When my wife and I planned to be in Israel over the last week of December, I never imagined that our trip would coincide with one of the most tumultuous weeks in the stormy history of the Israeli-American relationship. The fact that our time away coincided completely with Hanukkah made it strange enough not to be home, with the congregation I serve as a rabbi. But not being around while Israel and America were “going at it” in such a public and dramatic way made it additionally surreal.
The flip side of that, of course, is that though I wasn’t in Forest Hills with my synagogue, I was in Israel, with the other major player in the disagreement — and in my other home. That was a fascinating if not always easy experience. Though my conversational Hebrew is excellent, once Israelis that I was talking to or dealing with heard my unmistakable American accent, I was treated to an unfiltered, unasked for commentary on the American abstention on the Security Council resolution on the settlements. From cabdrivers who rarely missed the chance to remind me that Barack HUSSEIN Obama was finally out in the open as being anti-Israel, to a man sitting in front of me at a Friday night Kabbalat Shabbat service who relentlessly tried to show me point by point me how wrong America was — no one was reticent. For the record, I didn’t say a word in that synagogue conversation- I was actually trying to daven –– other than at one point to mention to the aforementioned gentleman that he might be confusing me with John Kerry, and that I don’t make American foreign policy. To be in Israel last week was to be in a seemingly endless conversation that was destined to produce a headache.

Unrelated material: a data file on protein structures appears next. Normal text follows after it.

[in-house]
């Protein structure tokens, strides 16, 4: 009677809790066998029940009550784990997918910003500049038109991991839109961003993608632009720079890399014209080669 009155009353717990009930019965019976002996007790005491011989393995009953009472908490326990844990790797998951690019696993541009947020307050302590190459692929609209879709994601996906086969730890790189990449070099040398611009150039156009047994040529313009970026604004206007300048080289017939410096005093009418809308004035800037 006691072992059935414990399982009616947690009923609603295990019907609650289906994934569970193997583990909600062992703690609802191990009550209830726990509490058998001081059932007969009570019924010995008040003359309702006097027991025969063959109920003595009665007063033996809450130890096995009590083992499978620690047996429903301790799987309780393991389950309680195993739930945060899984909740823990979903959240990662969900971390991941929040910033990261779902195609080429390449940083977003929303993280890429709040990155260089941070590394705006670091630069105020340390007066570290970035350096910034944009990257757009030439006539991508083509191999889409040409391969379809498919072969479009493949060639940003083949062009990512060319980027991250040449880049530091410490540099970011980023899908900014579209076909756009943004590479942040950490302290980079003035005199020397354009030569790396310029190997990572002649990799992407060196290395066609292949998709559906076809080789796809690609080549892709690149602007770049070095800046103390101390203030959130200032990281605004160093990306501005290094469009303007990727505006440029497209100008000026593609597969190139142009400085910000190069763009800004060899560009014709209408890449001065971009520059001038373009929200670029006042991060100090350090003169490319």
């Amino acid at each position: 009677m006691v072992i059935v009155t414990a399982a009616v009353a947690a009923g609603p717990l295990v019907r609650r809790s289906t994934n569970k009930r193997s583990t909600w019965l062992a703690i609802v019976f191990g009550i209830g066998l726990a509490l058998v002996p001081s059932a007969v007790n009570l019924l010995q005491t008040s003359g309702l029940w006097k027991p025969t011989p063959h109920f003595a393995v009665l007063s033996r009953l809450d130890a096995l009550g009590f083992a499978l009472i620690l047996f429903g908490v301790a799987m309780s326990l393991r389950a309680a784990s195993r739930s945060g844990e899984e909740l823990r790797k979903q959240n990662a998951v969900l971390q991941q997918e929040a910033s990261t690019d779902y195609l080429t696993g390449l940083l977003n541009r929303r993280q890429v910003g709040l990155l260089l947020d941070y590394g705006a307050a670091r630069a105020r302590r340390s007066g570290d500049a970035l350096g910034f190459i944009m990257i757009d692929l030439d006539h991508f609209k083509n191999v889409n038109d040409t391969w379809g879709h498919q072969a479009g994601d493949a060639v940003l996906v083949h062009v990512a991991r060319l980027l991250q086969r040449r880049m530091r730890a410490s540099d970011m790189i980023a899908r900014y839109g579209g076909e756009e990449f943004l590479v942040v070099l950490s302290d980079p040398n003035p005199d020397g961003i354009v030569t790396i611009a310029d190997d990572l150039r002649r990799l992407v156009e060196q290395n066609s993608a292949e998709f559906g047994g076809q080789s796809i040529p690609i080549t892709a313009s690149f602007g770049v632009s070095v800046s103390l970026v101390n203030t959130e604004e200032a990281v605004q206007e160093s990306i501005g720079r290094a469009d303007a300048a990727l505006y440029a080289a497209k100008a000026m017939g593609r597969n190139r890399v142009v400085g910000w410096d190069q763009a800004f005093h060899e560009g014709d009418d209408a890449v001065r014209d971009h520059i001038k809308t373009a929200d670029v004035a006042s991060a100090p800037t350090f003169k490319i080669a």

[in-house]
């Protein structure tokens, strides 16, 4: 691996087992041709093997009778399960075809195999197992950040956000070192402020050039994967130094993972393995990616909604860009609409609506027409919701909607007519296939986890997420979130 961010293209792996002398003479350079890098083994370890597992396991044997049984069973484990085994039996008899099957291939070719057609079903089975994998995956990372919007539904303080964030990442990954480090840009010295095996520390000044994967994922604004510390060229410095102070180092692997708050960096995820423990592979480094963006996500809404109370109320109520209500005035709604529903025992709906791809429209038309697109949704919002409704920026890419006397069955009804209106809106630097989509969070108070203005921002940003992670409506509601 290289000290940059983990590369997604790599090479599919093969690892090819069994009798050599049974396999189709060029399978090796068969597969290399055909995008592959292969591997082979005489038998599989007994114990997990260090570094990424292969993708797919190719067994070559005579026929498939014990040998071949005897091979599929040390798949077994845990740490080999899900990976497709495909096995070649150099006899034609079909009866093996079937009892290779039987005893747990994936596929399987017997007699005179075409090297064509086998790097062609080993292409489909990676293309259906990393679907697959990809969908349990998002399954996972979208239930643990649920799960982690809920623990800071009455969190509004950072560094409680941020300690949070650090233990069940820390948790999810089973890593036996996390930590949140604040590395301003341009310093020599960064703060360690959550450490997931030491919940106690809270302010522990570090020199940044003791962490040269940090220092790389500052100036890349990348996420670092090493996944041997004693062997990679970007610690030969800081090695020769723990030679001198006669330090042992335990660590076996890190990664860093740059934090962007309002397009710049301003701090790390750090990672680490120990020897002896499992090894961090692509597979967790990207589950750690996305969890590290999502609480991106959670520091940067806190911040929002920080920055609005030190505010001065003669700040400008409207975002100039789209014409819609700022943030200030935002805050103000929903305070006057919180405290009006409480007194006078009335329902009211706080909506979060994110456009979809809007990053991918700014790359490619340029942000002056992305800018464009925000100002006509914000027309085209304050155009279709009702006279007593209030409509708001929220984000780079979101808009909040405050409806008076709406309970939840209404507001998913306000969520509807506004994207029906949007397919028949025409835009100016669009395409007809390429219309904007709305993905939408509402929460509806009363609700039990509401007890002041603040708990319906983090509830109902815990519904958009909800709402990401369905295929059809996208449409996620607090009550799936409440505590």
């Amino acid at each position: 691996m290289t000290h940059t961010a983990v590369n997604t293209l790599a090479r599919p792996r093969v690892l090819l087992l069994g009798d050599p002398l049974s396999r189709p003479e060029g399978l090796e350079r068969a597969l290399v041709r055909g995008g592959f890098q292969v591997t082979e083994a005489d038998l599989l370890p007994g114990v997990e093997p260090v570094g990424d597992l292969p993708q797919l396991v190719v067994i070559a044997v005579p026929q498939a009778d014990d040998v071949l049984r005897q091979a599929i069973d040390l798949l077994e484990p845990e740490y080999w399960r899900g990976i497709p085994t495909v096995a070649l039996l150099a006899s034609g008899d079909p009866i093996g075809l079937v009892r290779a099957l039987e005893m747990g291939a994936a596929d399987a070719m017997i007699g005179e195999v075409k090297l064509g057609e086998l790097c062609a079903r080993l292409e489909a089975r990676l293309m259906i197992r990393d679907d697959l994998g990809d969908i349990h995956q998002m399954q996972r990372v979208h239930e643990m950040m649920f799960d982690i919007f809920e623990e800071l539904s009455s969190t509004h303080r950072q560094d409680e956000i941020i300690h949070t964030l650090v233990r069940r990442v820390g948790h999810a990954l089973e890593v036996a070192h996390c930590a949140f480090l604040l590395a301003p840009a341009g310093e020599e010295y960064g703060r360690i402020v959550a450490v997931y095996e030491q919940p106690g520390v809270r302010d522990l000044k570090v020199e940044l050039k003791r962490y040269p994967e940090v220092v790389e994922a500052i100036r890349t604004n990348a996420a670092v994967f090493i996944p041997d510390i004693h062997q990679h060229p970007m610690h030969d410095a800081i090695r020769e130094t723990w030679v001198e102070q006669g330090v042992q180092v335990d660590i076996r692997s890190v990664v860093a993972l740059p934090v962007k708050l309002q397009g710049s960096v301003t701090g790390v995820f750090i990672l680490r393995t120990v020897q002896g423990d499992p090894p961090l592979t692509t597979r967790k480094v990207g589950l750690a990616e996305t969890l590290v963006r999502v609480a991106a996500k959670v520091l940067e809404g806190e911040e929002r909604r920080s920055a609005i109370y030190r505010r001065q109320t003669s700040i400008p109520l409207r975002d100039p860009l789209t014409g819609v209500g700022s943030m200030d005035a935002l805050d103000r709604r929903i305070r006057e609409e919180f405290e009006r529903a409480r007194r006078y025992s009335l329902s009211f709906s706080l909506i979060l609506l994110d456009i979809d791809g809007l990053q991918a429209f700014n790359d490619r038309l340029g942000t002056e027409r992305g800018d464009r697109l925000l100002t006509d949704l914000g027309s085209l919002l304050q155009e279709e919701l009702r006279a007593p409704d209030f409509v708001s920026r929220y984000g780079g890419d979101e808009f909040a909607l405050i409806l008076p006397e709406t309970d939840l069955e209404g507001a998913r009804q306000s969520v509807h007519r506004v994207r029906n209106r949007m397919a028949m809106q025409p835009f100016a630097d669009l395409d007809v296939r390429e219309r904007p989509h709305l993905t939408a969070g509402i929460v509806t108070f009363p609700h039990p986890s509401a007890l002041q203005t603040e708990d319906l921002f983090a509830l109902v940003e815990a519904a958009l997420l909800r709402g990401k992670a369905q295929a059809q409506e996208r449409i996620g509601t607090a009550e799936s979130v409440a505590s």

There is a lot to say about the American abstention, and I hope, now that I’m back, to address it this coming Shabbat morning during services. I choose not to write about it until after I have. For now, I’d rather focus in on the reality that, before the vote was taken in the UN, I was determined to show my daughter’s boyfriend, who was traveling with us on this trip (with our daughter) and had never been in Israel before: namely, that Israel is not la-la land. It is a real country with real people, living real lives in real time with real problems and real accomplishments. Having lived in Israel for two years as a college and then rabbinical student, learning enough about the country to blend into the reality that lies behind the headlines had always been important to me. Living in Israel is so very different from visiting; visiting is a series of episodic experiences, but living there is experiencing the times in between. To this day, I try hard when I visit to “take the pulse” of average Israelis, to talk with local merchants and storekeepers. I try to see the world through their eyes, and get a sense of what their lives are like behind and beyond the headlines.